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(i) (i) (i) (i) (i) (i) (i) (i) (i)

In Jainism
Jainism
, godliness is said to be the inherent quality of every soul . This quality however is subdued by the soul's association with karmic matter. All souls who have achieved the natural state of infinite bliss, infinite knowledge (_kevala jnana _), infinite power and infinite perception are regarded as ' God
God
in Jainism'. Jainism rejects the idea of a creator deity responsible for the manifestation, creation, or maintenance of this universe. According to Jain doctrine, the universe and its constituents (soul, matter, space, time, and principles of motion) have always existed . All the constituents and actions are governed by universal natural laws and perfect soul, an immaterial entity cannot create or affect a material entity like the universe.

CONTENTS

* 1 Definition * 2 Godliness * 3 Five supreme beings * 4 Arihant * 5 Tīrthaṅkara * 6 Siddhas * 7 Heavenly beings * 8 Jain opposition to creationism * 9 See also * 10 Notes * 11 References * 12 External links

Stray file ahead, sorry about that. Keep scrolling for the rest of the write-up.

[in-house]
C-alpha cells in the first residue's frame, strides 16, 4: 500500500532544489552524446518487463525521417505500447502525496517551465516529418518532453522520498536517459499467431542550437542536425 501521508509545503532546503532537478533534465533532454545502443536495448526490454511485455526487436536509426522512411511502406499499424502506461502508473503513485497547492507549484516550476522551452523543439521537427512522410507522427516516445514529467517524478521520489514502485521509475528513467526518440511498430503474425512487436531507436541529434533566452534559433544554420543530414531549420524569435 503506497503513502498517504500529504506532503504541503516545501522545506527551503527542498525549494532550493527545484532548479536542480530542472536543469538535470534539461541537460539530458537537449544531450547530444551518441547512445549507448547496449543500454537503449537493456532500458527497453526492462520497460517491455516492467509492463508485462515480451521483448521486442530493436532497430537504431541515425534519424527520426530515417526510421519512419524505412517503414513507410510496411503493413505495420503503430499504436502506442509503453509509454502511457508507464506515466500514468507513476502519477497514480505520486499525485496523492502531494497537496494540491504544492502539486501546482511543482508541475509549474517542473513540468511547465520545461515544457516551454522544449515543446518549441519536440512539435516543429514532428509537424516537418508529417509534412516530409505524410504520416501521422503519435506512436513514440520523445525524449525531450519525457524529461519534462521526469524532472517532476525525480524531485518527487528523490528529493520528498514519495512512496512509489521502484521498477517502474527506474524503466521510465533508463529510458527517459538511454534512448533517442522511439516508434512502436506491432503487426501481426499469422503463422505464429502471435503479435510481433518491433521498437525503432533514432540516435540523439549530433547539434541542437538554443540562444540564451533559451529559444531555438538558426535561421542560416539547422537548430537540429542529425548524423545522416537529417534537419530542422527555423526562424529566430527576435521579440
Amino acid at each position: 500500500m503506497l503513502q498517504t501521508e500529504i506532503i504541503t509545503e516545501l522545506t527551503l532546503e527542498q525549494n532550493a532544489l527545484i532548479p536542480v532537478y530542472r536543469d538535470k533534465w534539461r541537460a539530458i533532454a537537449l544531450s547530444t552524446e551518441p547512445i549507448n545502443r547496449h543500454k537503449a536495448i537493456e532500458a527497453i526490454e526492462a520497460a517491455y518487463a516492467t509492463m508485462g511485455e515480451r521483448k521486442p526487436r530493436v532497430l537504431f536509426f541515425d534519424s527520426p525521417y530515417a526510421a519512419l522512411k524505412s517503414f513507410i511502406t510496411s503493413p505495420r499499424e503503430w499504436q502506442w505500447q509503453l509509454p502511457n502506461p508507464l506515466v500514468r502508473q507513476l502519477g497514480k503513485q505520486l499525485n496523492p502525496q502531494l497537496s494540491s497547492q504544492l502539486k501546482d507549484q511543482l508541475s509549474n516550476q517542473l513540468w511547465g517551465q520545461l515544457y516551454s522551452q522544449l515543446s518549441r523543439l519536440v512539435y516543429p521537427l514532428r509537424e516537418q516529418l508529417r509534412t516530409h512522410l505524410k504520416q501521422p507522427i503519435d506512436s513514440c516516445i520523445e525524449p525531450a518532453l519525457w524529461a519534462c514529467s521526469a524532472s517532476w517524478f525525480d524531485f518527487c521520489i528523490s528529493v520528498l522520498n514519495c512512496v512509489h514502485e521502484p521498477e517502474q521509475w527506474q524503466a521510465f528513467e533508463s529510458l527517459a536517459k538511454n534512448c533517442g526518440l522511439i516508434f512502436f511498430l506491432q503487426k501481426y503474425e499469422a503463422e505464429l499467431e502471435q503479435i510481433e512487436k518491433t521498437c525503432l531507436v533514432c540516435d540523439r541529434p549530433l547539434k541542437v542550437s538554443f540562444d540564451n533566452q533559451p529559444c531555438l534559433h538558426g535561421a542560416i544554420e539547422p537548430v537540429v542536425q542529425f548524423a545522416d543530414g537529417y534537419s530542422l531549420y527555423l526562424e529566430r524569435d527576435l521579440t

DEFINITION

From the essential perspective, the soul of every living organism is perfect in every way, is independent of any actions of the organism, and is considered God
God
or to have godliness. But the epithet of God
God
is given to the soul in whom its properties manifest in accordance with its inherent nature. There are countably infinite souls in the universe.

According to _ Ratnakaranda śrāvakācāra
Ratnakaranda śrāvakācāra
_ (a major Jain text): आप्तेनो च्छिनदोषेण सर्वज्ञेनागमेशिना। भवितव्यं नियोगेन नान्यथा ह्याप्तता भवेत्।।५। In the nature of things the true God